Gucciardi E, Wang SC, DeMelo M, Amaral L, Stewart DE.
To determine whether men and women with type 2 diabetes have different psychosocial, behavioural, and clinical characteristics at the time of their first visit to a diabetes education centre.
A questionnaire on psychosocial and behavioural characteristics was administered at participants’ first appointments. Clinical and disease-related data were collected from their medical records. Bivariate analyses (chi(2) test, t test, and Mann-Whitney test) were conducted to examine differences between men and women on the various characteristics.
Two diabetes education centres in the greater Toronto area in Ontario.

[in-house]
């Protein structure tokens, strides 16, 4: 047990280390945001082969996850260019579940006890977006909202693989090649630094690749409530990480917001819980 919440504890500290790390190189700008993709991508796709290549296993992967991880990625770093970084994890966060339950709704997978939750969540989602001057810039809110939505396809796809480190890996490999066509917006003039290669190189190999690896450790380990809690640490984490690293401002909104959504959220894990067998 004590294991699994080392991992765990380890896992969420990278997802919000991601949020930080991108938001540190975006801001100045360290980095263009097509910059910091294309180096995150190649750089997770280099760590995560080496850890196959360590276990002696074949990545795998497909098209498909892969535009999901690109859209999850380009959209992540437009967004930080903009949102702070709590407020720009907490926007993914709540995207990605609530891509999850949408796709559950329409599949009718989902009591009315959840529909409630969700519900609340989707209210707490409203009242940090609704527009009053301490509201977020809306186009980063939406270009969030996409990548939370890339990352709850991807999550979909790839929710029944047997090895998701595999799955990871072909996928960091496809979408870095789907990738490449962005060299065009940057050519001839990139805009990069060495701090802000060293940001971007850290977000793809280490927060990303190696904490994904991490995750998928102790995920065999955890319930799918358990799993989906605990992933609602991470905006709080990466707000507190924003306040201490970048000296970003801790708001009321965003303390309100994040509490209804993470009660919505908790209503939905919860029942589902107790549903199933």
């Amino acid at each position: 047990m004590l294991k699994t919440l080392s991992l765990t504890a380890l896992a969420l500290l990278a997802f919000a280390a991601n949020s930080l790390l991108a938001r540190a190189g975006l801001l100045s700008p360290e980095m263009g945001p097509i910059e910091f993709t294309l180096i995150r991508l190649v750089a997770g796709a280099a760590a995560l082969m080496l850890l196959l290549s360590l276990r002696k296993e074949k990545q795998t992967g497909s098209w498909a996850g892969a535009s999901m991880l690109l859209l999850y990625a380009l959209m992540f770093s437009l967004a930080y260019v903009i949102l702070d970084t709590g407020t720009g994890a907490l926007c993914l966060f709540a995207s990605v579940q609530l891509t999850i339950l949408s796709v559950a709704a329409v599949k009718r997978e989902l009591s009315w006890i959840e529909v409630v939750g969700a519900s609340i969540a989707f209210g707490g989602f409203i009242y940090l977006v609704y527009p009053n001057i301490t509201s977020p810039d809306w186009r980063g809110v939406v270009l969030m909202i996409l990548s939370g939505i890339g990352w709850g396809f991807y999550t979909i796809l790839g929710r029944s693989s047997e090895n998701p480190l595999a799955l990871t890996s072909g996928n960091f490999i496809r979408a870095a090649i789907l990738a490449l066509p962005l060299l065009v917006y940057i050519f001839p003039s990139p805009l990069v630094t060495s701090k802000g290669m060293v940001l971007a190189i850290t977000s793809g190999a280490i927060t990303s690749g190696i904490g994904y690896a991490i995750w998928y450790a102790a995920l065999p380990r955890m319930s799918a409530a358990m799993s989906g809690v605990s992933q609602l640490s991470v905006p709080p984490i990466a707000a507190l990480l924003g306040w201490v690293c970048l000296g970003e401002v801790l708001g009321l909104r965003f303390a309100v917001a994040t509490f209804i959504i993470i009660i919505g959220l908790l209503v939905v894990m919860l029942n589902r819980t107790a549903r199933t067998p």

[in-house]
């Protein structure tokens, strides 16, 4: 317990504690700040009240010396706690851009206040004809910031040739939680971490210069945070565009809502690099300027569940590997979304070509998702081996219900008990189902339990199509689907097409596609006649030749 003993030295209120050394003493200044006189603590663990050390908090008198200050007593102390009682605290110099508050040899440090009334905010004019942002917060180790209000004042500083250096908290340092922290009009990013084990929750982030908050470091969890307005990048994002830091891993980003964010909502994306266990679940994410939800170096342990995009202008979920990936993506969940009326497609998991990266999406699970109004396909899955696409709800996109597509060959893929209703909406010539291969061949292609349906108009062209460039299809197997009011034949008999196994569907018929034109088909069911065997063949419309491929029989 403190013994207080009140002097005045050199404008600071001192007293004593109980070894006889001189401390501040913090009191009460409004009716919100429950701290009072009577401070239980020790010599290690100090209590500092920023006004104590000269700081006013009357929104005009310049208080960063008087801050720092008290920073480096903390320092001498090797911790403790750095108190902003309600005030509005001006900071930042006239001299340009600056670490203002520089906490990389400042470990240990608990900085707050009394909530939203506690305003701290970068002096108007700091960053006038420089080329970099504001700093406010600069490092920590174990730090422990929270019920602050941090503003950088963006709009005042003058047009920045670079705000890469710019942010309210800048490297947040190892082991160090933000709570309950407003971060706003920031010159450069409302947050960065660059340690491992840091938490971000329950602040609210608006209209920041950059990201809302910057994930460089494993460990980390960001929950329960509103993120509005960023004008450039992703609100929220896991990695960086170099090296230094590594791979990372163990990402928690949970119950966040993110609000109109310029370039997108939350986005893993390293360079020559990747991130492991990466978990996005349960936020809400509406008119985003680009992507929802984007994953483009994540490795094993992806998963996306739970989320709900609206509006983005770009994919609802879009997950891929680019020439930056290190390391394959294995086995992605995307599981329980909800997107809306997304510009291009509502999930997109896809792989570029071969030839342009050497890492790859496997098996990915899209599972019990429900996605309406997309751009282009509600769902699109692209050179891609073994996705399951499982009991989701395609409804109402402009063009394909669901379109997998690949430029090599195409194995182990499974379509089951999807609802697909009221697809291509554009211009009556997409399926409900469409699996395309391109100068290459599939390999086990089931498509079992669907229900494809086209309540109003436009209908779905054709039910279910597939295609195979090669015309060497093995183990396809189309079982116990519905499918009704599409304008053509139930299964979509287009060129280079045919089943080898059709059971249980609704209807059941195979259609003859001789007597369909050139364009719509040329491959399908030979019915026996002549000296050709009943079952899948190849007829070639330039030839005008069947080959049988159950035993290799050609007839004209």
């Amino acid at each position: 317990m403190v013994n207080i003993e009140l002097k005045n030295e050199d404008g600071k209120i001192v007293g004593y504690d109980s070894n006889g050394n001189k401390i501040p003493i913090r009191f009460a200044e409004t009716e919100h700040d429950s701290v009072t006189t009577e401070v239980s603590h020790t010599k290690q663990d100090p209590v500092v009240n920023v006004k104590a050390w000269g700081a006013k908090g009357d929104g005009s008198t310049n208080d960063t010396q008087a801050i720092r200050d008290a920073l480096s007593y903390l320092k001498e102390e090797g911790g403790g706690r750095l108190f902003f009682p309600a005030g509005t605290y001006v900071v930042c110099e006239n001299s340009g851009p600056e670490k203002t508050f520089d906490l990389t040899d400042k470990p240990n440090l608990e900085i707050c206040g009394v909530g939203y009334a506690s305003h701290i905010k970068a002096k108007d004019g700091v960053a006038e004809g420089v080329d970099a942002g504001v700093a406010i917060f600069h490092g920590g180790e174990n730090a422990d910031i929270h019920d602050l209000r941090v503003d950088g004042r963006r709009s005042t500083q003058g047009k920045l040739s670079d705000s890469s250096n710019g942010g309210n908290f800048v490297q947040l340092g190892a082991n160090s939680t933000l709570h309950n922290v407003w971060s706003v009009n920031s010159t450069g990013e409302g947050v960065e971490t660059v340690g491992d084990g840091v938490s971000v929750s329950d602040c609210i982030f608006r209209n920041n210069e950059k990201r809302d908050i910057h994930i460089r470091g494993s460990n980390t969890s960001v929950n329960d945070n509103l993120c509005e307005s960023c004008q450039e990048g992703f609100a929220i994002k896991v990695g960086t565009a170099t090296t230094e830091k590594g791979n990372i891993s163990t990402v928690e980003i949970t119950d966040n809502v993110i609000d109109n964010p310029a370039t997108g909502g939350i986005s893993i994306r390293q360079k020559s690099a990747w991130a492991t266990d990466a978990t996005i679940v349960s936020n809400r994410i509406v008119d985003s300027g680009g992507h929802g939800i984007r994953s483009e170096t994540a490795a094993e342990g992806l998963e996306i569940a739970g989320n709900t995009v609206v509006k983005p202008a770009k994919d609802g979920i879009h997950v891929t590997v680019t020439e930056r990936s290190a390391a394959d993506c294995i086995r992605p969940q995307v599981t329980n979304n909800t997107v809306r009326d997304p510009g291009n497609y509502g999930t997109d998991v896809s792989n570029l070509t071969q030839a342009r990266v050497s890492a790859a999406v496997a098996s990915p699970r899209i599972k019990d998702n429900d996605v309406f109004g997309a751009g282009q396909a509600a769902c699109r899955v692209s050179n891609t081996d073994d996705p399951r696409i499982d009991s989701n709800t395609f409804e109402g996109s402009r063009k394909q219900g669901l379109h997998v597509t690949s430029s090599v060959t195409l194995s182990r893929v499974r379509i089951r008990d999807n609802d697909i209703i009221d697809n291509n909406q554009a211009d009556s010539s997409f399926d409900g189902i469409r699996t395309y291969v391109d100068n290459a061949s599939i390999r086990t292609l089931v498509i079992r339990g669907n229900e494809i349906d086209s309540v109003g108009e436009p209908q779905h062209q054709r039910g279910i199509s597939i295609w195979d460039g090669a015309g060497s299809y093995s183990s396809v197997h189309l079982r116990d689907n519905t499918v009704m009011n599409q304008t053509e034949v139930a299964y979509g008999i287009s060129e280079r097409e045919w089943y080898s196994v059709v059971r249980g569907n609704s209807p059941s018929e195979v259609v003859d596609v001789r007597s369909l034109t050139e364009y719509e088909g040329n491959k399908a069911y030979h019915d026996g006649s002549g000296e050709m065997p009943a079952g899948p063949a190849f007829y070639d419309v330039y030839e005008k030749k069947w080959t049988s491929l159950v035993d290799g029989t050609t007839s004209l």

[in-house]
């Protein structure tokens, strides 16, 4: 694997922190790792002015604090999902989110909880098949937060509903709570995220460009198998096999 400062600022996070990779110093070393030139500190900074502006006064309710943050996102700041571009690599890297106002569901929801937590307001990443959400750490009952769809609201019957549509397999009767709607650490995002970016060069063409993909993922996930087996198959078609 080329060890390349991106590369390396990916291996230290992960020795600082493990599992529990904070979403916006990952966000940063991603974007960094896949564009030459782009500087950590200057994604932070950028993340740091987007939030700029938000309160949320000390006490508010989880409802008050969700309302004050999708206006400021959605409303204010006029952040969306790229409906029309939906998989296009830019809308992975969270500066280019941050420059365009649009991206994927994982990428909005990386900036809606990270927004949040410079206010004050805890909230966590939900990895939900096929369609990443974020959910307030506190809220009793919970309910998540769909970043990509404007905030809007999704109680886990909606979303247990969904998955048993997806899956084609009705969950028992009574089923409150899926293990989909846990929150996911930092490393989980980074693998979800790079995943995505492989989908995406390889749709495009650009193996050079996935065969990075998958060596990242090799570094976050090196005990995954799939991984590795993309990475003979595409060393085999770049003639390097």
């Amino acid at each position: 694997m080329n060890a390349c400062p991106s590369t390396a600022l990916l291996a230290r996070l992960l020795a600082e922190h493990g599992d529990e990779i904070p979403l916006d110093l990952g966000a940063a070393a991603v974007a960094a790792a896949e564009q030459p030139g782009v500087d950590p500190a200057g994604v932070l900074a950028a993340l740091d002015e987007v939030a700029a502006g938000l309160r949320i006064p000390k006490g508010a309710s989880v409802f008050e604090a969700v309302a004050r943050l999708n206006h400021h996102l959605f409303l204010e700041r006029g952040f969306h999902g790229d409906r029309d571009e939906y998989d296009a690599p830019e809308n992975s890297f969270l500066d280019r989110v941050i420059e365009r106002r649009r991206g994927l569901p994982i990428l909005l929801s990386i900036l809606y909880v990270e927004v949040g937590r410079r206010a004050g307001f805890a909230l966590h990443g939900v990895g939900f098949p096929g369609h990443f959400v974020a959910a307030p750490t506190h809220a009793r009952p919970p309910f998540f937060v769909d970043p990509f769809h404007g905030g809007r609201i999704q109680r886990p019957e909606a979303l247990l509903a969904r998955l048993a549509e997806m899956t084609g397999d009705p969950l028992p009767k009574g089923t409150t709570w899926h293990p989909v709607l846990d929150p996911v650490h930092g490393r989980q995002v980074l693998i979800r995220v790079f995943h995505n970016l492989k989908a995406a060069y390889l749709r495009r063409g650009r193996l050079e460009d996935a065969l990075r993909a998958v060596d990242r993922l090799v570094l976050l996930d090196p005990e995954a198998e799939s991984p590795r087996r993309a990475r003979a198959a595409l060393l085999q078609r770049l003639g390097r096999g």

A total of 275 men and women with type 2 diabetes.
Women were more likely to have a family history of diabetes,previous diabetes education, and higher expectations of the benefits of self-management. Women reported higher levels of social support from their diabetes health care team than men did, and had more depressive symptoms, higher body mass, and higher levels of high-density lipoprotein cholesterol than men did.
The results of this study provide evidence that diabetes prevention, care, and education need to be targeted to men and women differently. Primary care providers should encourage men to attend diabetes self-management education sessions and emphasize the benefits of self-care. Primary care providers should promote regular diabetes screening and primary prevention to women, particularly women with a family history of diabetes or a high body mass index; emphasize the importance of weight management for those with and without diabetes; and screen diabetic women for depressive symptoms.